For a virus that might get 2 sentences in a history book 200 years from now, it sure has changed the course of my year. 2020 was always supposed to be a big year for me. Senior year: many lasts, parties, events, graduation, prom. In a matter of a few hours, those were no longer certainties.
It’s not like I was unfamiliar with the virus, it was something I was aware of for the past few months, but it was something distant. It was something happening somewhere else in the world and it’s looming threat felt akin to the threat of cholera or rabies. Possible, but unlikely. Life carried on as normal as Wuhan and Italy slowly started to shut down. I did homework, chatted with friends, went to a conference. Everything was fine and normal until it wasn’t.
I came back from that conference to hear murmurs of the coronavirus reaching Michigan. It instilled a fake panic in my classmates, more of a joke than anything else. I would hear things like ‘We’re all gonna die bro’ or ‘Corona’s bout to get us’. There was humor to all of it. That humor began to disappear as the day went on. Suddenly colleges began to switch to remote classrooms, events got canceled and teachers whispered when they spoke in classrooms. There was a sense of uncertainty in the air. I grew uneasy myself after the MUN conference I had that weekend got canceled. All conversations seemed to be about the coronavirus at this point. It was at the forefront of everyone’s mind.
I went to the bookstore after school that day, just like I did a few times a week. There weren’t many people there, and I got a feeling that I might not be able to go back for a while. I wandered around the store touching the books and tables, trying my best to commit them to memory. It didn’t help that we were reading ‘Station Eleven’ in English class. A book about how society crumbled due to a mysterious disease. I haven’t been back to that store since that day.
When I went home that Wednesday, I could hardly focus on work. Perhaps it had something to do with Maslow’s hierarchy of needs. How was I supposed to focus on Self-actualization when I didn’t have the Security of knowing what was going to happen the next day. Everything was up in the air and I didn’t like it. That was on Wednesday, that same night we got an email saying school would be closed that Friday to discuss online learning methods. That’s when I knew that this wouldn’t end quickly.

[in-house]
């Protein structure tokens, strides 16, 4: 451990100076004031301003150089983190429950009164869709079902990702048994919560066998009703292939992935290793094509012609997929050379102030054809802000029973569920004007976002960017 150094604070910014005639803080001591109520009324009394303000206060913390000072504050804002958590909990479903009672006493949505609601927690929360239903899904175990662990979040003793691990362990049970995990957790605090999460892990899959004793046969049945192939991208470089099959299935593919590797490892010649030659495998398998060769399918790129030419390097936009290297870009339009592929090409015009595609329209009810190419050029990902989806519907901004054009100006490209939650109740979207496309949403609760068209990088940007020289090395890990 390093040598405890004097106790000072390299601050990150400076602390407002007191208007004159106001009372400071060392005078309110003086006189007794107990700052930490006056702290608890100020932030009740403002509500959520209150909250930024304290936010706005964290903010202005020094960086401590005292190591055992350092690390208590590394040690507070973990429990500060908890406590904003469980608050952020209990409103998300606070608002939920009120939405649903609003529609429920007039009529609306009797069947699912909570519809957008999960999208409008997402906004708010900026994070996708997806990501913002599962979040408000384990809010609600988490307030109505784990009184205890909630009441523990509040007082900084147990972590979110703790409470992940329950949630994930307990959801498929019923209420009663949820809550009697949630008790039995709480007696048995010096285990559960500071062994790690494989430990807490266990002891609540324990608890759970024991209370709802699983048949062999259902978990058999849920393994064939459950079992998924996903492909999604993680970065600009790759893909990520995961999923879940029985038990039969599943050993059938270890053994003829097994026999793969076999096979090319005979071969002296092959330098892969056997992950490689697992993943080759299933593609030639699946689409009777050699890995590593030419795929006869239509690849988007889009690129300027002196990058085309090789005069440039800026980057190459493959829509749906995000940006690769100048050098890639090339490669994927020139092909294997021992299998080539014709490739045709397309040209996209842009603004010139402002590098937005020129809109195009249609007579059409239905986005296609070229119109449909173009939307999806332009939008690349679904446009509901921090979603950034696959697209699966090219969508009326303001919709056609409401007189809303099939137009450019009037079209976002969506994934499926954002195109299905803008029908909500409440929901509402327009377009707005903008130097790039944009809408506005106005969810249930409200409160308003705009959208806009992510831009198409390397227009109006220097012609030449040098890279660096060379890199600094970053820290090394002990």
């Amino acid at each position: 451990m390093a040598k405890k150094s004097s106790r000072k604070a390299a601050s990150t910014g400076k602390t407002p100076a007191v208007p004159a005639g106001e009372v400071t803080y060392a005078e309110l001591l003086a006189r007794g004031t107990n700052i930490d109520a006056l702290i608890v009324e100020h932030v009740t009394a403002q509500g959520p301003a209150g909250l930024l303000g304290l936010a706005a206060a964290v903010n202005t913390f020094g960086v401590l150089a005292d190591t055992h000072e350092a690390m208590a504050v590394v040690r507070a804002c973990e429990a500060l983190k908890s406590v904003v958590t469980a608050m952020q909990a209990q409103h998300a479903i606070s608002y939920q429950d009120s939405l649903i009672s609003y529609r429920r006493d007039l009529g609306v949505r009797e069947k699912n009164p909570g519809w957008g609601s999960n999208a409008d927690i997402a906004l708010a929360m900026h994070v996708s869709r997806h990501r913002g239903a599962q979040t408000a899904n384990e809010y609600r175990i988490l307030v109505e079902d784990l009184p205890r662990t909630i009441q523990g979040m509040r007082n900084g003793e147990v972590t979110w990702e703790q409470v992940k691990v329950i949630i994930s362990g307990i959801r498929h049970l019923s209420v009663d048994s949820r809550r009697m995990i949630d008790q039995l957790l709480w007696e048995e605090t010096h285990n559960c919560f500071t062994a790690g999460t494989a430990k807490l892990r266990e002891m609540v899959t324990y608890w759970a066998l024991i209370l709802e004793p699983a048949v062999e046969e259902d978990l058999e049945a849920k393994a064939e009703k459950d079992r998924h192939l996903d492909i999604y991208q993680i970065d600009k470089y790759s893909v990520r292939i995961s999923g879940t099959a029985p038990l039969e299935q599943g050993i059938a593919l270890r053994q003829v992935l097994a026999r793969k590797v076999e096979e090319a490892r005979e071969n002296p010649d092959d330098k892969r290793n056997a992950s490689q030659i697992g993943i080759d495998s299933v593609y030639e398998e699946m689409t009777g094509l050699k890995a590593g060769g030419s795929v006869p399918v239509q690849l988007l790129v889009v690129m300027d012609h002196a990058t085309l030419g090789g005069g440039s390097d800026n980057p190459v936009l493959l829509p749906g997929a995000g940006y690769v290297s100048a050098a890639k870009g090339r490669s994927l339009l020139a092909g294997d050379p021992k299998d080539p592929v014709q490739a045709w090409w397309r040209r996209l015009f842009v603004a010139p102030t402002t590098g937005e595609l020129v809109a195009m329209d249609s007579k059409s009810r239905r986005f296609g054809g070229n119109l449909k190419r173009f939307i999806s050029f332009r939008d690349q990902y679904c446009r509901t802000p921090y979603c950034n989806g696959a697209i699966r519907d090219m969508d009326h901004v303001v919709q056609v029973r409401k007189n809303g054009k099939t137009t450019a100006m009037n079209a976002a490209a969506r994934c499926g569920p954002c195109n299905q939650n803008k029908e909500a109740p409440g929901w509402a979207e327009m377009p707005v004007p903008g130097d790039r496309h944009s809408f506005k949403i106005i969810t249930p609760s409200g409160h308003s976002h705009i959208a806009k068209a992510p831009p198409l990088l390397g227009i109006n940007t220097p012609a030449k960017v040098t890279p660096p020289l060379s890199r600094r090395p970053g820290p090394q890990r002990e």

The next day, the school reeked of impending doom. Teachers started their classes talking about the virus and ended them with a goodbye. The assistant principal even came on the loudspeaker and advised students to take anything they might need home. It felt like the begging of the end. After school, the art room was raided for supplies and lockers were all emptied. I even went to the library to check out the book I’d been eyeing for the last few weeks.
The next morning I found that school would be online for the next three weeks. Most kids would be happy, ecstatic even, but for me, this was the worst thing that could happen. As a senior, it’s not like I had much time with my friends to begin with, now that time was cut short by this microscopic virus. I wanted to scream, I wanted to cry.
That same day my mother and I went to the grocery store to get supplies and while there I felt like I was dreaming. It was pure chaos, people were running everywhere and making multiple trips. Extra employees were hired to make the lines go faster. The wheels of the shopping carts squeaked because they couldn’t handle the weight of what was in them. The mass panic added to the apocalyptic feel more than anything else. It’s not like we were immune. I had to talk my mom out of making many purchases, but ultimately we added to the problem. We bought what we thought we needed and stocked up.
Now, I’m sitting here at home hoping that this entire thing will pass and I will be able to get back to real life as soon as possible. Panic has been replaced with boredom and I want to get back into the grind. No more virus, no more panic, and no more quarantine. I’m ready to wake up from this nightmare.